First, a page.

2003 — In the U.S. Open, No. 2 Justine Henin-Hardenne wins the all-Belgian women’s singles final, beating No. 1 Kim Clijsters, 7-5, 6-1.

2017 — CoCo Vandeweghe becomes the third American to get into the U.S. Open women’s semifinals, beating top-seeded Karolina Pliskova 7-6 (4), 6-3. Madison Keys completes the sweep for American women, giving the host country all four U.S. Open semifinal spots for the first time in 36 years. The 15th-seeded Keys takes 69 minutes for a 6-3, 6-3 victory over 418th-ranked qualifier Kaia Kanepi of Estonia. The Americans haven’t had all four semifinalists at the U.S. Open since 1981, when Tracy Austin beat Martina Navratilova for the title. Chris Evert and Barbara Potter also made the semifinals.

2017 — FIFA orders that a World Cup qualifier between South Africa and Senegal be replayed after the referee is found guilty of match manipulation and banned for life. South Africa beat Senegal 2-1 in the qualifier last November, helped by a penalty awarded by Ghanaian referee Joseph Lamptey for a nonexistent handball.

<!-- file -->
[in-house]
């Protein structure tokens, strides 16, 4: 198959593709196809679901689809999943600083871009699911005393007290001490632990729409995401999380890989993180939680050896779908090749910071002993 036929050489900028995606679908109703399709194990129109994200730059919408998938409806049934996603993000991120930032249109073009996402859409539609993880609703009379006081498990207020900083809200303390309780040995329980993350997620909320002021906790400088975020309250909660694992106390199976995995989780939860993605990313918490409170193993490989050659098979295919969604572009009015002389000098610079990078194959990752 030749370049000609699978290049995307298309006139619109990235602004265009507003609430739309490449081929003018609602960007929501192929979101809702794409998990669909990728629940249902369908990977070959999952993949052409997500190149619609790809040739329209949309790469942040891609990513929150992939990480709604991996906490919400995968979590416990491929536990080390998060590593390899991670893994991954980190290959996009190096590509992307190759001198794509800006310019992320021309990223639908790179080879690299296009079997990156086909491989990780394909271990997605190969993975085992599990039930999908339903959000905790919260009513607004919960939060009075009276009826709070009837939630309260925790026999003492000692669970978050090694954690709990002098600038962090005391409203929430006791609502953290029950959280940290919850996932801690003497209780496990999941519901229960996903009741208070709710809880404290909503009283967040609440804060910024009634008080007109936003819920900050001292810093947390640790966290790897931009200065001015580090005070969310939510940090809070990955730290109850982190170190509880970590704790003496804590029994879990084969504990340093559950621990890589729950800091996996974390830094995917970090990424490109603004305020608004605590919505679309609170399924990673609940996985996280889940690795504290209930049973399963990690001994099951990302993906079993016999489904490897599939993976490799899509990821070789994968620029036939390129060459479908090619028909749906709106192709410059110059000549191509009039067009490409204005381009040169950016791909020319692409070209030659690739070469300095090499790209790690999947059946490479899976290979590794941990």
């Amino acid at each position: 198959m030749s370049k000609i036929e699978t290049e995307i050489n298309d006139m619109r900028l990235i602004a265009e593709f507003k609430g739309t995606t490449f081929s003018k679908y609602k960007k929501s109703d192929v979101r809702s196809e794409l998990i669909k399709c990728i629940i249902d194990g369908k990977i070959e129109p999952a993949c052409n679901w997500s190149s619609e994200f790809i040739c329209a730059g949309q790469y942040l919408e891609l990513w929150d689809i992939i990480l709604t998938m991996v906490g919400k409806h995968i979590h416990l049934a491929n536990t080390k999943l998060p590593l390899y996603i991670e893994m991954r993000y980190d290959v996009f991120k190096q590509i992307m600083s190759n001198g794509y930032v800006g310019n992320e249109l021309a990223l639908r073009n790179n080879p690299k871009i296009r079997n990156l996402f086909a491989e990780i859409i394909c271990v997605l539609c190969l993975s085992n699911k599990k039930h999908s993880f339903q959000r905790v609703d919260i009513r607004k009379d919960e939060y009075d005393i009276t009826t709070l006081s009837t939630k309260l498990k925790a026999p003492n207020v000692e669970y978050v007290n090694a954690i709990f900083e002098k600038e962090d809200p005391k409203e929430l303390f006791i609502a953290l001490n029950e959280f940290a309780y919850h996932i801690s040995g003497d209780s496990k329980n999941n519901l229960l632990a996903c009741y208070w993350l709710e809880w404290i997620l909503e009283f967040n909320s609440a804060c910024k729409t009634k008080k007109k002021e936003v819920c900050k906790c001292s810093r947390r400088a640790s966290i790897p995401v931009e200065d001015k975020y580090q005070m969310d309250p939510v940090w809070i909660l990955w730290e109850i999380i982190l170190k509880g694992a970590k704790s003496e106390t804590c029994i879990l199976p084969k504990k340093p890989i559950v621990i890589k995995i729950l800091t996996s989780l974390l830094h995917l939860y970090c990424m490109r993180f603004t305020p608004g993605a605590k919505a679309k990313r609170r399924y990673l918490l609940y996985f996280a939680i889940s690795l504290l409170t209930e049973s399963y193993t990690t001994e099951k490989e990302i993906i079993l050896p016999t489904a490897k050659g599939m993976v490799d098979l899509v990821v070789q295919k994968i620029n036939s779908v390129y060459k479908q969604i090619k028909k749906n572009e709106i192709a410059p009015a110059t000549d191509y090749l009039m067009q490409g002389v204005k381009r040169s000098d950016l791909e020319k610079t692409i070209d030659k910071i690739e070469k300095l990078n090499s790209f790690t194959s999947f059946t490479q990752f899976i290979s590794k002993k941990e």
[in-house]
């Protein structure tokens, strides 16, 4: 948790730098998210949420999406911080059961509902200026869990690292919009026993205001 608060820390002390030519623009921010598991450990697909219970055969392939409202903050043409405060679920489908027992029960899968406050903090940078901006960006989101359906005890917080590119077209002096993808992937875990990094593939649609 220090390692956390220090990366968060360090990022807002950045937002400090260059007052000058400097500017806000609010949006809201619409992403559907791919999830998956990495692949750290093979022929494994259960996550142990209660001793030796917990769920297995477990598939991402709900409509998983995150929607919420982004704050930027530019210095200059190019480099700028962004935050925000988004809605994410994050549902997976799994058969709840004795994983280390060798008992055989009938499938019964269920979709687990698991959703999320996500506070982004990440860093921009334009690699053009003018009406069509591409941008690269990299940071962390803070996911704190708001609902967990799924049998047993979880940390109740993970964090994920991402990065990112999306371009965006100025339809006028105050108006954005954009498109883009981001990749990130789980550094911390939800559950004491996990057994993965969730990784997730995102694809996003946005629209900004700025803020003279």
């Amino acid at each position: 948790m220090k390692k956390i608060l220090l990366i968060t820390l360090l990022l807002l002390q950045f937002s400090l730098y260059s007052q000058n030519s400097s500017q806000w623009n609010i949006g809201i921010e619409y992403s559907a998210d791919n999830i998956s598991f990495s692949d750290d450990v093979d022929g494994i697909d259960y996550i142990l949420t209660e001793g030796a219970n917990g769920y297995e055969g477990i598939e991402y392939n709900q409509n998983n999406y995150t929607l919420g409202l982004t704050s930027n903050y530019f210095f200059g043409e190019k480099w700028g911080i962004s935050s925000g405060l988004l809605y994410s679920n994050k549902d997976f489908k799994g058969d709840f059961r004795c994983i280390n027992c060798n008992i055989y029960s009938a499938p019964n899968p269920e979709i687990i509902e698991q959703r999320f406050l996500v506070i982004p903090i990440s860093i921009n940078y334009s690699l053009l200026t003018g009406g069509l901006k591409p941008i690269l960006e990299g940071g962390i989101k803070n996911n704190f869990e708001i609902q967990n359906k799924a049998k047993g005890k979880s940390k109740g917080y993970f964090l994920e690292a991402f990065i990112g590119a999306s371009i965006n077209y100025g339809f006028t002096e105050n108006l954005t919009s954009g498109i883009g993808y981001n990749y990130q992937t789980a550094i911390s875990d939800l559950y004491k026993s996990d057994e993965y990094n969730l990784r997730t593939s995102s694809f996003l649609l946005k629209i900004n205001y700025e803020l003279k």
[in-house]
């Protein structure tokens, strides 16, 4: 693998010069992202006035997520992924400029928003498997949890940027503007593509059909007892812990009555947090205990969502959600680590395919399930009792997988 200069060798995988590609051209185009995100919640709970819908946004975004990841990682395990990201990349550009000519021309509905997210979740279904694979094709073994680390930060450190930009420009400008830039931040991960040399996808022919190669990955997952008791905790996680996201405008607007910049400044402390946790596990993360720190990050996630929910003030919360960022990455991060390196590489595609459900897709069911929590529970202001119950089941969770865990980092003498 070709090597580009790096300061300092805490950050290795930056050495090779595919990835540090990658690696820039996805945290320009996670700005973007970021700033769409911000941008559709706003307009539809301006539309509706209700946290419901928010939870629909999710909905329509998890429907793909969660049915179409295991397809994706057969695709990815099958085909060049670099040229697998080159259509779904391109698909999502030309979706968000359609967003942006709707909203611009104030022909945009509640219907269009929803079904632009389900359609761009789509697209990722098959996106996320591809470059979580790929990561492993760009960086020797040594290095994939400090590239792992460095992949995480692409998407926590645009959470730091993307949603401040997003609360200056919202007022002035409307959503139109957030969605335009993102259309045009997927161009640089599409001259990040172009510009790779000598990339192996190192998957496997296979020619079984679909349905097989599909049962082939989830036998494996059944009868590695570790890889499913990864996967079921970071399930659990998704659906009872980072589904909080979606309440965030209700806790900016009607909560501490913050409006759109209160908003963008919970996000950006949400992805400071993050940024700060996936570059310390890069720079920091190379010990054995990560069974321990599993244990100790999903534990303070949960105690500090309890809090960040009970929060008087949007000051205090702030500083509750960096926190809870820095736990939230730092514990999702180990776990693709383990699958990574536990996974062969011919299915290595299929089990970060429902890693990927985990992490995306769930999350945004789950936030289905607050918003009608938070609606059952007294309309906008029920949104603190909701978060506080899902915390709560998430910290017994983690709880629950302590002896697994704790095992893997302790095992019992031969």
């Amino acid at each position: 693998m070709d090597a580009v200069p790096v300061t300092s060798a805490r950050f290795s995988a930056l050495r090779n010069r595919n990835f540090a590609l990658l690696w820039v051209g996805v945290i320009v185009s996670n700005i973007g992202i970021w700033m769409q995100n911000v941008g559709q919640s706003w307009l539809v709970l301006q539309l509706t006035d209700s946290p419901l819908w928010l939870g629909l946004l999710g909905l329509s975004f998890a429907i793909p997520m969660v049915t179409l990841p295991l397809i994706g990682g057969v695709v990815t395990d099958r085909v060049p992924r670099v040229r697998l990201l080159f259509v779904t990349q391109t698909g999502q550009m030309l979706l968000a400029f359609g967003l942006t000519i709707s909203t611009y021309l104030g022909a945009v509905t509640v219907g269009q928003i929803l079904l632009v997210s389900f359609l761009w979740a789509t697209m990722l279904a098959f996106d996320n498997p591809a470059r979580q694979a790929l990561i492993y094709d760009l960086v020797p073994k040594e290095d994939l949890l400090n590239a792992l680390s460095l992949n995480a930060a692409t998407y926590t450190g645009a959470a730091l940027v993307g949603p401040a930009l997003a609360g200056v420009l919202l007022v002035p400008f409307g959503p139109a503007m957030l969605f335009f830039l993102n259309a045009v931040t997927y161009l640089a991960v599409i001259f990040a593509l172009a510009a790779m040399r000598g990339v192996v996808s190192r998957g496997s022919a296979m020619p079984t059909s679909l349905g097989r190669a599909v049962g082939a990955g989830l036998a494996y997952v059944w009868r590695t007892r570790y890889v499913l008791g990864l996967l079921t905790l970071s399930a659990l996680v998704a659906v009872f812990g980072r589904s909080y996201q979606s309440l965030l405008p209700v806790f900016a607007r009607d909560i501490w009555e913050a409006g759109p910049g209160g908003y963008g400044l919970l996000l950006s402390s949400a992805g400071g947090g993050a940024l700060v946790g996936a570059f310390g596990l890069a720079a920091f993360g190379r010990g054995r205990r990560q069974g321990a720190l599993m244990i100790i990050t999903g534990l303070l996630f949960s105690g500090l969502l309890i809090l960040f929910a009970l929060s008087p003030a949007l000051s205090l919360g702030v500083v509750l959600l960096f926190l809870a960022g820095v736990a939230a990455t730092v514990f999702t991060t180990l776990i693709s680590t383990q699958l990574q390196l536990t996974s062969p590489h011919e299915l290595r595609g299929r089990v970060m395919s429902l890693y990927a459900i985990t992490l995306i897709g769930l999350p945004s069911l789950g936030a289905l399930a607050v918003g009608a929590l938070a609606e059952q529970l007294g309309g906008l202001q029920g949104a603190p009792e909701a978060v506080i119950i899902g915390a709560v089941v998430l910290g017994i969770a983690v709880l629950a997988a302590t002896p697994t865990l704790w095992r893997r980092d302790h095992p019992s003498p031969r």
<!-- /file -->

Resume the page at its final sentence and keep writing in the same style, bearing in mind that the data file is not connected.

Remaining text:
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Sept. 7

1892 — Jim Corbett knocks out John L. Sullivan in the 21st round in New Orleans to win the first world heavyweight title fought with gloves under the Marquis of Queensberry rules.

1941 — Bobby Riggs wins his second U.S. men’s national title by beating Frank Kovacs, 5-7, 6-1, 6-3, 6-3.

1952 — Australia’s Frank Sedgman wins the men’s title in the U.S. Lawn Tennis Association championships for the second year with a three-set victory over Gardnar Mulloy. Maureen Connolly wins the women’s title.

1953 — Maureen Connolly becomes the first woman to complete the Grand Slam when she beats Doris Hart, 6-2, 6-4, in the U.S. Open women’s singles final.

1958 — Australia’s Ashley Cooper beats countryman Malcolm Anderson in five sets to win the men’s title in the U.S. Lawn Tennis Association championships. Althea Gibson comes back to beat Darlene Hard for the women’s title. Cooper beats Anderson, 6-2, 3-6, 4-6, 10-8, 8-6. Gibson beats Darlene Hard, 3-6, 6-1, 6-2.

1969 — Margaret Court beats Nancy Richey, 6-2, 6-2 to capture the U.S. Open women’s singles title.

1970 — Jockey Willie Shoemaker rides Dares J to a 1½-length victory at Del Mar to become the winningest jockey. Shoemaker’s win breaks the all-time record of 6,033 set by Johnny Longden four years earlier.

1980 —John McEnroe beats Bjorn Borg of Sweden 7-6, 6-1, 6-7, 5-7, 6-4 to win his second straight U.S. Open men’s title.

1991 — Seventeen-year-old Monica Seles beats 34-year-old Martina Navratilova, 7-6 (1), 6-1, to win her first U.S. Open women’s singles title.

1993 — Mark Whiten of the St. Louis Cardinals has the greatest game at the plate in major league history in the nightcap of a doubleheader against Cincinnati. In the 15-2 win, Whiten hits four home runs and drives in 12 runs, becoming the only player to accomplish both feats in one game.